2) Systems connected directly to the local grid to support grid operations and local loads.

To simplify, distributed wind encompasses anything that does not function like a central power plant.

That means a distributed wind site could include gigantic, wind farm–sized turbines as well as “small” wind turbines, defined by the National Renewable Energy Laboratory’s Small Wind Turbine Industry Roadmap as anything from 400 watts (typically used to charge batteries on sailboats) on up through 100 kilowatts.

The new report further defines mid-sized turbines as falling into the range of 101 kilowatts to 1 megawatt. Anything more than 1 megawatt is considered large-scale.

Definitions of “micro” wind turbines vary, but for purposes of comparison, let’s say that they fall squarely within the “small” category.

The Distributed Wind Market Report

The Distributed Wind Market Report (this one comes from our friends at PNNL — Pacific Northwest National Laboratory) covers 74,000 turbines in the US, Puerto Rico, and The Virgin Islands. The total installed capacity hit the 906 MW mark in 2014.

In terms of raw megawatts, micro wind turbines continued to play a small role in the US distributed wind energy picture, compared to larger turbines used in distributed applications.

Large-scale distributed projects in three western states — New Mexico, California, and Texas — pumped up the numbers for turbines greater than 1 megawatt, which accounted for about 90% of overall distributed wind capacity deployed.

Sales of small wind turbines only accounted for 3.7 MW, or roughly 6% of overall distributed wind capacity in 2014. That represents a drop from 5.6 MW in 2013, but I’m thinking that’s not a permanent trend.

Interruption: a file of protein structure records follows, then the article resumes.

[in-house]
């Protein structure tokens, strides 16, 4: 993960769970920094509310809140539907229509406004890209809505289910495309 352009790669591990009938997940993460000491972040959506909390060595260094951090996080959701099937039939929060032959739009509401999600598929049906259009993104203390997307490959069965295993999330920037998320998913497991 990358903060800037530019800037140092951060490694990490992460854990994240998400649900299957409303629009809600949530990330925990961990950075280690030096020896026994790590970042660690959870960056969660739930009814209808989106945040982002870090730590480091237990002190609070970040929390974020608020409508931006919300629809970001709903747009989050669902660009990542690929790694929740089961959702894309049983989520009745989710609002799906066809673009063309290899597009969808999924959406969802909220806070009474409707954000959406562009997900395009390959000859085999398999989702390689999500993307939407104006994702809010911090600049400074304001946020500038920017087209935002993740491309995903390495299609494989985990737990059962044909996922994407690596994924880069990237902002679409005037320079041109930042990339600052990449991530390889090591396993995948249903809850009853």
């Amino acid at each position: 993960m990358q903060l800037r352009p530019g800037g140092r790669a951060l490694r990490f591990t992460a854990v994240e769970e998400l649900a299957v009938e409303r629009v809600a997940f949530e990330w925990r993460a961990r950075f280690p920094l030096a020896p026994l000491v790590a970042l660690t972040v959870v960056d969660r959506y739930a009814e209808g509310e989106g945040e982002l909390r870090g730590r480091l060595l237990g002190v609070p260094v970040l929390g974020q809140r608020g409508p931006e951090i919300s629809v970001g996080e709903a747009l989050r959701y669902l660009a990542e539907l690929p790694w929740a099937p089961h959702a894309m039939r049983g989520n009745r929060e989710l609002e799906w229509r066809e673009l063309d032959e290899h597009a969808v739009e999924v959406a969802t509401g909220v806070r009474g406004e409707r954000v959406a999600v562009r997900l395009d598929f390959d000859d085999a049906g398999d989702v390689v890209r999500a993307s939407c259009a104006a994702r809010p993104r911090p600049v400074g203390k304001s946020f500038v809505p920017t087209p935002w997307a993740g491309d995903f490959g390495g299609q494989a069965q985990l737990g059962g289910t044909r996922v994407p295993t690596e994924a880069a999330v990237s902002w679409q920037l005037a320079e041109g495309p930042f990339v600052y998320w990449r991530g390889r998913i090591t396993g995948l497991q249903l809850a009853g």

The report notes that, while grid-tied applications continued to dominate the distributed wind picture in 2014, off-grid small turbines played an important role:

Off-grid small wind turbine models continue to account for the bulk of wind turbine units deployed in US distributed wind applications. An estimated 83% of turbine units in 2014 distributed wind applications were deployed to power remote homes, oil and gas operations, telecommunications facilities, boats, rural water or electricity supply, and military sites.

The other good news in the report for micro wind turbines — and a hint of future good times — is that the export market for US micro wind/small wind turbines is thriving. Exports accounted for 80% of sales for small wind manufacturers based in the US.

It’s also worth noting that the Energy Department has been pumping more dollars into micro wind turbine R&D designed to push costs down, so it’s possible that the sector could pick up even without the help of proactive state and federal policy.

Though the number of US manufacturers has dropped, it appears that the survivors are in the swim and are primed for an uptick in the domestic market, so stay tuned.

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Image: Courtesy of energy.gov. 
 





 

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About the Author

specializes in military and corporate sustainability, advanced technology, emerging materials, biofuels, and water and wastewater issues. Tina’s articles are reposted frequently on Reuters, Scientific American, and many other sites. Views expressed are her own. Follow her on Twitter @TinaMCasey and Google+.